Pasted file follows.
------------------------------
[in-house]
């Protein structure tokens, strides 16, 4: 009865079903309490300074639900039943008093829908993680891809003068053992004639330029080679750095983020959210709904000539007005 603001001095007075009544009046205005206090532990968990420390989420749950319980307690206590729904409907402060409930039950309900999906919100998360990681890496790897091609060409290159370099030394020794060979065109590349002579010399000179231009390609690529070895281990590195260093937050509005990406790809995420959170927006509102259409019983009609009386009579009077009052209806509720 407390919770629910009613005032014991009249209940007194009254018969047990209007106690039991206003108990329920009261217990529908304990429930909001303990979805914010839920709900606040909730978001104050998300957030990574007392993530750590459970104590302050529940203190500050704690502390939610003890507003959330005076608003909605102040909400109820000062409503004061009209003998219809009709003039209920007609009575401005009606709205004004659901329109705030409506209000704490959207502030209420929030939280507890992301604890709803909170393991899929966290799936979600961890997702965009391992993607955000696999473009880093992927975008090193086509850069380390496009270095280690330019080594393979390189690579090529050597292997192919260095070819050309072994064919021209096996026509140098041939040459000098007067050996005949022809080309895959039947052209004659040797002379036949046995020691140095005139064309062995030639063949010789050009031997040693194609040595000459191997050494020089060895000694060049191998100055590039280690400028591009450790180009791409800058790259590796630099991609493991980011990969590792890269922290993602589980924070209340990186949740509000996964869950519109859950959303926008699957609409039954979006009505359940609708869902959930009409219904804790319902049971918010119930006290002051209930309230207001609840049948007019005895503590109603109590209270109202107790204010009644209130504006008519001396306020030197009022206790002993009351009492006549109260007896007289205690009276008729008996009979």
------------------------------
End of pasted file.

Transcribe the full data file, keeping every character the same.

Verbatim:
[in-house]
């Protein structure tokens, strides 16, 4: 009865079903309490300074639900039943008093829908993680891809003068053992004639330029080679750095983020959210709904000539007005 603001001095007075009544009046205005206090532990968990420390989420749950319980307690206590729904409907402060409930039950309900999906919100998360990681890496790897091609060409290159370099030394020794060979065109590349002579010399000179231009390609690529070895281990590195260093937050509005990406790809995420959170927006509102259409019983009609009386009579009077009052209806509720 407390919770629910009613005032014991009249209940007194009254018969047990209007106690039991206003108990329920009261217990529908304990429930909001303990979805914010839920709900606040909730978001104050998300957030990574007392993530750590459970104590302050529940203190500050704690502390939610003890507003959330005076608003909605102040909400109820000062409503004061009209003998219809009709003039209920007609009575401005009606709205004004659901329109705030409506209000704490959207502030209420929030939280507890992301604890709803909170393991899929966290799936979600961890997702965009391992993607955000696999473009880093992927975008090193086509850069380390496009270095280690330019080594393979390189690579090529050597292997192919260095070819050309072994064919021209096996026509140098041939040459000098007067050996005949022809080309895959039947052209004659040797002379036949046995020691140095005139064309062995030639063949010789050009031997040693194609040595000459191997050494020089060895000694060049191998100055590039280690400028591009450790180009791409800058790259590796630099991609493991980011990969590792890269922290993602589980924070209340990186949740509000996964869950519109859950959303926008699957609409039954979006009505359940609708869902959930009409219904804790319902049971918010119930006290002051209930309230207001609840049948007019005895503590109603109590209270109202107790204010009644209130504006008519001396306020030197009022206790002993009351009492006549109260007896007289205690009276008729008996009979």